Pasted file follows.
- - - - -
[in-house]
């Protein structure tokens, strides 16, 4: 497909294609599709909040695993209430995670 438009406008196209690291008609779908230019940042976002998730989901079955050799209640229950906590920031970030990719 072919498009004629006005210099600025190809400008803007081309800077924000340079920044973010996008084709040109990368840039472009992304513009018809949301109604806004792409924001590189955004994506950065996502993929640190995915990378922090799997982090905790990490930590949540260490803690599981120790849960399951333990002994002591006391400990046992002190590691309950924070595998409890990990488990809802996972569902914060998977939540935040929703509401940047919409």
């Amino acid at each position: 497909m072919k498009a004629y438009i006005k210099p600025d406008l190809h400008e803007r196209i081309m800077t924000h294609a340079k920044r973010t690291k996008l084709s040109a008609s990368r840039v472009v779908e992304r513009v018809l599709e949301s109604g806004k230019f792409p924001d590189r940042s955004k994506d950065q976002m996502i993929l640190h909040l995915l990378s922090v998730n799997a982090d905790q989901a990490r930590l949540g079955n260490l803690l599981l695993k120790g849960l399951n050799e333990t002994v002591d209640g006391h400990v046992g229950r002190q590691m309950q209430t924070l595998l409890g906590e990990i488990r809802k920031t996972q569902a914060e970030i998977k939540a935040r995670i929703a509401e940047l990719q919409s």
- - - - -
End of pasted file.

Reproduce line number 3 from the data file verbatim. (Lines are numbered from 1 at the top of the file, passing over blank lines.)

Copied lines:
């Amino acid at each position: 497909m072919k498009a004629y438009i006005k210099p600025d406008l190809h400008e803007r196209i081309m800077t924000h294609a340079k920044r973010t690291k996008l084709s040109a008609s990368r840039v472009v779908e992304r513009v018809l599709e949301s109604g806004k230019f792409p924001d590189r940042s955004k994506d950065q976002m996502i993929l640190h909040l995915l990378s922090v998730n799997a982090d905790q989901a990490r930590l949540g079955n260490l803690l599981l695993k120790g849960l399951n050799e333990t002994v002591d209640g006391h400990v046992g229950r002190q590691m309950q209430t924070l595998l409890g906590e990990i488990r809802k920031t996972q569902a914060e970030i998977k939540a935040r995670i929703a509401e940047l990719q919409s």